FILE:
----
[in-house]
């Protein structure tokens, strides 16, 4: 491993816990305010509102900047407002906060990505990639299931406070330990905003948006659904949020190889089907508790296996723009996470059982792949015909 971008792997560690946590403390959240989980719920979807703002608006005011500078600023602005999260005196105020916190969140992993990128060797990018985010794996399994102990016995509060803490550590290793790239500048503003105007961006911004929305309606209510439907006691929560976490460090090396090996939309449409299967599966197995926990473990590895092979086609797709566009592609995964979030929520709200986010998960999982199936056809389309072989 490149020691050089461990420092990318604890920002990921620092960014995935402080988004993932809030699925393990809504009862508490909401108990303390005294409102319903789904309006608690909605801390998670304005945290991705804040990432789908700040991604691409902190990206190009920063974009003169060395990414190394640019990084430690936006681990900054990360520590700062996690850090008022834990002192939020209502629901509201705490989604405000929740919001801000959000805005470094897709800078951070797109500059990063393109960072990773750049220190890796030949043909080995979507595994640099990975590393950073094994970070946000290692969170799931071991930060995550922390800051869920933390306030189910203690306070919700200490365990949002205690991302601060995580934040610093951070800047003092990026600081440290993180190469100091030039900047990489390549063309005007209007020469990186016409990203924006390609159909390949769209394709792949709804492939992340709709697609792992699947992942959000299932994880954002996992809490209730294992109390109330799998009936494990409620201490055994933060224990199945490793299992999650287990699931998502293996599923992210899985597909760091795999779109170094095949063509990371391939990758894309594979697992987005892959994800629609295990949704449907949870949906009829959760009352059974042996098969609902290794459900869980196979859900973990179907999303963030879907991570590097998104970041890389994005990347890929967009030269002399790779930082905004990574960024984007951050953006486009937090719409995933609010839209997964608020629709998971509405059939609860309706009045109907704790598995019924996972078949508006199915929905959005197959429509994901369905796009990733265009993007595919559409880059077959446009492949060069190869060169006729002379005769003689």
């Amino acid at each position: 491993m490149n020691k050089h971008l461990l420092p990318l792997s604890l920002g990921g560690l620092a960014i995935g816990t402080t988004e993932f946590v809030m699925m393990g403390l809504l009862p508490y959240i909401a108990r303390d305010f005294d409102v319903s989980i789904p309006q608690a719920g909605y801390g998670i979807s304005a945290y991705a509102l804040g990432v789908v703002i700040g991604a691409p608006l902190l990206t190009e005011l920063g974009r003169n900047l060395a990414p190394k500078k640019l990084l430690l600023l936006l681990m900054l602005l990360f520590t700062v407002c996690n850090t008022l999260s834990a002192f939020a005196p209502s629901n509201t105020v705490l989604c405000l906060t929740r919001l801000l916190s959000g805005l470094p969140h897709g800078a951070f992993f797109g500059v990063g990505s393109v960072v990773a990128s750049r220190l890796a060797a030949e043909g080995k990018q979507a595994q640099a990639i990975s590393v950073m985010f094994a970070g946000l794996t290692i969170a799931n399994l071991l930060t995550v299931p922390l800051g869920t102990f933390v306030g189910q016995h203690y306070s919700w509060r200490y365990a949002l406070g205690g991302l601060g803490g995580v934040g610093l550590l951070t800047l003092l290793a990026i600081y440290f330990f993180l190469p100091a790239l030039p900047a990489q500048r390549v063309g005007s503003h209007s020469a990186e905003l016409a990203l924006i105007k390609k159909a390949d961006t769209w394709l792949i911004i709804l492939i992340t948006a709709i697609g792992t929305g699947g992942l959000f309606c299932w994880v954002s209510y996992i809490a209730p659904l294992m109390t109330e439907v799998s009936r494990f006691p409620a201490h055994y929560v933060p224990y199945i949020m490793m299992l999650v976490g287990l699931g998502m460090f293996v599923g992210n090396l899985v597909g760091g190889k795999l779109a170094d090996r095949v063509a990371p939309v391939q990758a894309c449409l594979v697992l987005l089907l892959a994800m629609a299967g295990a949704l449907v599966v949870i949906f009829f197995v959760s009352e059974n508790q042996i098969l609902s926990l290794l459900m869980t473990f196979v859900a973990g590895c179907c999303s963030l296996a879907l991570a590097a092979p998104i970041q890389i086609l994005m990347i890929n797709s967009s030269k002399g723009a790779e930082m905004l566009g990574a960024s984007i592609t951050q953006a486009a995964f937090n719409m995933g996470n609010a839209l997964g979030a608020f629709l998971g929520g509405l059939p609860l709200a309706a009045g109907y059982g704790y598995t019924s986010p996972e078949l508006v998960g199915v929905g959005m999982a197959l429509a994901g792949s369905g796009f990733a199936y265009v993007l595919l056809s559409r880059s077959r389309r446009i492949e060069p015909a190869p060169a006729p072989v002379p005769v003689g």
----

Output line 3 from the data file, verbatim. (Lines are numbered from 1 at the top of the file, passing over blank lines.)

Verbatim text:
């Amino acid at each position: 491993m490149n020691k050089h971008l461990l420092p990318l792997s604890l920002g990921g560690l620092a960014i995935g816990t402080t988004e993932f946590v809030m699925m393990g403390l809504l009862p508490y959240i909401a108990r303390d305010f005294d409102v319903s989980i789904p309006q608690a719920g909605y801390g998670i979807s304005a945290y991705a509102l804040g990432v789908v703002i700040g991604a691409p608006l902190l990206t190009e005011l920063g974009r003169n900047l060395a990414p190394k500078k640019l990084l430690l600023l936006l681990m900054l602005l990360f520590t700062v407002c996690n850090t008022l999260s834990a002192f939020a005196p209502s629901n509201t105020v705490l989604c405000l906060t929740r919001l801000l916190s959000g805005l470094p969140h897709g800078a951070f992993f797109g500059v990063g990505s393109v960072v990773a990128s750049r220190l890796a060797a030949e043909g080995k990018q979507a595994q640099a990639i990975s590393v950073m985010f094994a970070g946000l794996t290692i969170a799931n399994l071991l930060t995550v299931p922390l800051g869920t102990f933390v306030g189910q016995h203690y306070s919700w509060r200490y365990a949002l406070g205690g991302l601060g803490g995580v934040g610093l550590l951070t800047l003092l290793a990026i600081y440290f330990f993180l190469p100091a790239l030039p900047a990489q500048r390549v063309g005007s503003h209007s020469a990186e905003l016409a990203l924006i105007k390609k159909a390949d961006t769209w394709l792949i911004i709804l492939i992340t948006a709709i697609g792992t929305g699947g992942l959000f309606c299932w994880v954002s209510y996992i809490a209730p659904l294992m109390t109330e439907v799998s009936r494990f006691p409620a201490h055994y929560v933060p224990y199945i949020m490793m299992l999650v976490g287990l699931g998502m460090f293996v599923g992210n090396l899985v597909g760091g190889k795999l779109a170094d090996r095949v063509a990371p939309v391939q990758a894309c449409l594979v697992l987005l089907l892959a994800m629609a299967g295990a949704l449907v599966v949870i949906f009829f197995v959760s009352e059974n508790q042996i098969l609902s926990l290794l459900m869980t473990f196979v859900a973990g590895c179907c999303s963030l296996a879907l991570a590097a092979p998104i970041q890389i086609l994005m990347i890929n797709s967009s030269k002399g723009a790779e930082m905004l566009g990574a960024s984007i592609t951050q953006a486009a995964f937090n719409m995933g996470n609010a839209l997964g979030a608020f629709l998971g929520g509405l059939p609860l709200a309706a009045g109907y059982g704790y598995t019924s986010p996972e078949l508006v998960g199915v929905g959005m999982a197959l429509a994901g792949s369905g796009f990733a199936y265009v993007l595919l056809s559409r880059s077959r389309r446009i492949e060069p015909a190869p060169a006729p072989v002379p005769v003689g």